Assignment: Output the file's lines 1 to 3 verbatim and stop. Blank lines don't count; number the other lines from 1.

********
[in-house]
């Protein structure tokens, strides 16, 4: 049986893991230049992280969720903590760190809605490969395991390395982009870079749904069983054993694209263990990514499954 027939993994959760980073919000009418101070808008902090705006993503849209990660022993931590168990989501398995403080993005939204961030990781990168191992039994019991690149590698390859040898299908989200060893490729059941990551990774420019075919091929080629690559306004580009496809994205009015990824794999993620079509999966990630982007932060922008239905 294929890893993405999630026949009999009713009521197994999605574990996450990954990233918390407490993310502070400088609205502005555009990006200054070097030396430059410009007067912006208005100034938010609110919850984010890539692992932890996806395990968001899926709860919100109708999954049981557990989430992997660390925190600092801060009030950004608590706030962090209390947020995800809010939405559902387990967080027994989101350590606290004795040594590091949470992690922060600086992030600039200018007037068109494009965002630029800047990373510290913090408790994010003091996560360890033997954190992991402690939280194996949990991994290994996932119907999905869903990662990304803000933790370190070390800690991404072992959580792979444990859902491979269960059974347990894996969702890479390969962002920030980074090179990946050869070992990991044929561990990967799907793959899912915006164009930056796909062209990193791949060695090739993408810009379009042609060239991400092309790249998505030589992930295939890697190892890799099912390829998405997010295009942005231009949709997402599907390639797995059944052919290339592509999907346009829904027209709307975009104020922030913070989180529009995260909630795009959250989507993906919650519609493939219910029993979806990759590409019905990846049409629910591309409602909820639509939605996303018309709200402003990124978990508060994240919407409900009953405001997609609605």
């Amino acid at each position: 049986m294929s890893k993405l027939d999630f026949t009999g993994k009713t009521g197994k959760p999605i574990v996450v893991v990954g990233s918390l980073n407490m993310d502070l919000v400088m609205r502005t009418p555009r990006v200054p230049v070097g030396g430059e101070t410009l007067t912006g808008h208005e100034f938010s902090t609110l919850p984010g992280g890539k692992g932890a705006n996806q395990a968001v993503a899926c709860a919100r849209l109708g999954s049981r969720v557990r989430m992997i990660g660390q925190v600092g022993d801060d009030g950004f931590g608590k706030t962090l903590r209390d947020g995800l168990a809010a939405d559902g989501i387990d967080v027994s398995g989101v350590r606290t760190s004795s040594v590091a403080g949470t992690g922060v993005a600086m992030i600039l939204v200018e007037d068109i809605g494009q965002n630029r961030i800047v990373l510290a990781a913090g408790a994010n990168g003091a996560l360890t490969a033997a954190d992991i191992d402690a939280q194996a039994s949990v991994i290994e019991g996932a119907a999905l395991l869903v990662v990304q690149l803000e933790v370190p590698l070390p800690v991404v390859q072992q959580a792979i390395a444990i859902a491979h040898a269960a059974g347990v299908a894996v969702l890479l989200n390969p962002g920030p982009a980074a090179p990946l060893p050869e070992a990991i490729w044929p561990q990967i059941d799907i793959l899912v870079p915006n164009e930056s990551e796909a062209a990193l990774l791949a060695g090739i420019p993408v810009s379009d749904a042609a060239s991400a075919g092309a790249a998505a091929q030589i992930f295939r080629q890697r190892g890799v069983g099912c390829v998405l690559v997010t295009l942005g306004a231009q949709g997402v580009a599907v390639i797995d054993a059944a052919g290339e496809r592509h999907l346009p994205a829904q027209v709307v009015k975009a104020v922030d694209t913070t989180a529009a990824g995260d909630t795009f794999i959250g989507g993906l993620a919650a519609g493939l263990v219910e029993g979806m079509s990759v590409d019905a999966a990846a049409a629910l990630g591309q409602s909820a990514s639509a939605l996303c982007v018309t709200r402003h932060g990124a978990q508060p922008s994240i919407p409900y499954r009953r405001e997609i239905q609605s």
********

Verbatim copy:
[in-house]
């Protein structure tokens, strides 16, 4: 049986893991230049992280969720903590760190809605490969395991390395982009870079749904069983054993694209263990990514499954 027939993994959760980073919000009418101070808008902090705006993503849209990660022993931590168990989501398995403080993005939204961030990781990168191992039994019991690149590698390859040898299908989200060893490729059941990551990774420019075919091929080629690559306004580009496809994205009015990824794999993620079509999966990630982007932060922008239905 294929890893993405999630026949009999009713009521197994999605574990996450990954990233918390407490993310502070400088609205502005555009990006200054070097030396430059410009007067912006208005100034938010609110919850984010890539692992932890996806395990968001899926709860919100109708999954049981557990989430992997660390925190600092801060009030950004608590706030962090209390947020995800809010939405559902387990967080027994989101350590606290004795040594590091949470992690922060600086992030600039200018007037068109494009965002630029800047990373510290913090408790994010003091996560360890033997954190992991402690939280194996949990991994290994996932119907999905869903990662990304803000933790370190070390800690991404072992959580792979444990859902491979269960059974347990894996969702890479390969962002920030980074090179990946050869070992990991044929561990990967799907793959899912915006164009930056796909062209990193791949060695090739993408810009379009042609060239991400092309790249998505030589992930295939890697190892890799099912390829998405997010295009942005231009949709997402599907390639797995059944052919290339592509999907346009829904027209709307975009104020922030913070989180529009995260909630795009959250989507993906919650519609493939219910029993979806990759590409019905990846049409629910591309409602909820639509939605996303018309709200402003990124978990508060994240919407409900009953405001997609609605």
């Amino acid at each position: 049986m294929s890893k993405l027939d999630f026949t009999g993994k009713t009521g197994k959760p999605i574990v996450v893991v990954g990233s918390l980073n407490m993310d502070l919000v400088m609205r502005t009418p555009r990006v200054p230049v070097g030396g430059e101070t410009l007067t912006g808008h208005e100034f938010s902090t609110l919850p984010g992280g890539k692992g932890a705006n996806q395990a968001v993503a899926c709860a919100r849209l109708g999954s049981r969720v557990r989430m992997i990660g660390q925190v600092g022993d801060d009030g950004f931590g608590k706030t962090l903590r209390d947020g995800l168990a809010a939405d559902g989501i387990d967080v027994s398995g989101v350590r606290t760190s004795s040594v590091a403080g949470t992690g922060v993005a600086m992030i600039l939204v200018e007037d068109i809605g494009q965002n630029r961030i800047v990373l510290a990781a913090g408790a994010n990168g003091a996560l360890t490969a033997a954190d992991i191992d402690a939280q194996a039994s949990v991994i290994e019991g996932a119907a999905l395991l869903v990662v990304q690149l803000e933790v370190p590698l070390p800690v991404v390859q072992q959580a792979i390395a444990i859902a491979h040898a269960a059974g347990v299908a894996v969702l890479l989200n390969p962002g920030p982009a980074a090179p990946l060893p050869e070992a990991i490729w044929p561990q990967i059941d799907i793959l899912v870079p915006n164009e930056s990551e796909a062209a990193l990774l791949a060695g090739i420019p993408v810009s379009d749904a042609a060239s991400a075919g092309a790249a998505a091929q030589i992930f295939r080629q890697r190892g890799v069983g099912c390829v998405l690559v997010t295009l942005g306004a231009q949709g997402v580009a599907v390639i797995d054993a059944a052919g290339e496809r592509h999907l346009p994205a829904q027209v709307v009015k975009a104020v922030d694209t913070t989180a529009a990824g995260d909630t795009f794999i959250g989507g993906l993620a919650a519609g493939l263990v219910e029993g979806m079509s990759v590409d019905a999966a990846a049409a629910l990630g591309q409602s909820a990514s639509a939605l996303c982007v018309t709200r402003h932060g990124a978990q508060p922008s994240i919407p409900y499954r009953r405001e997609i239905q609605s």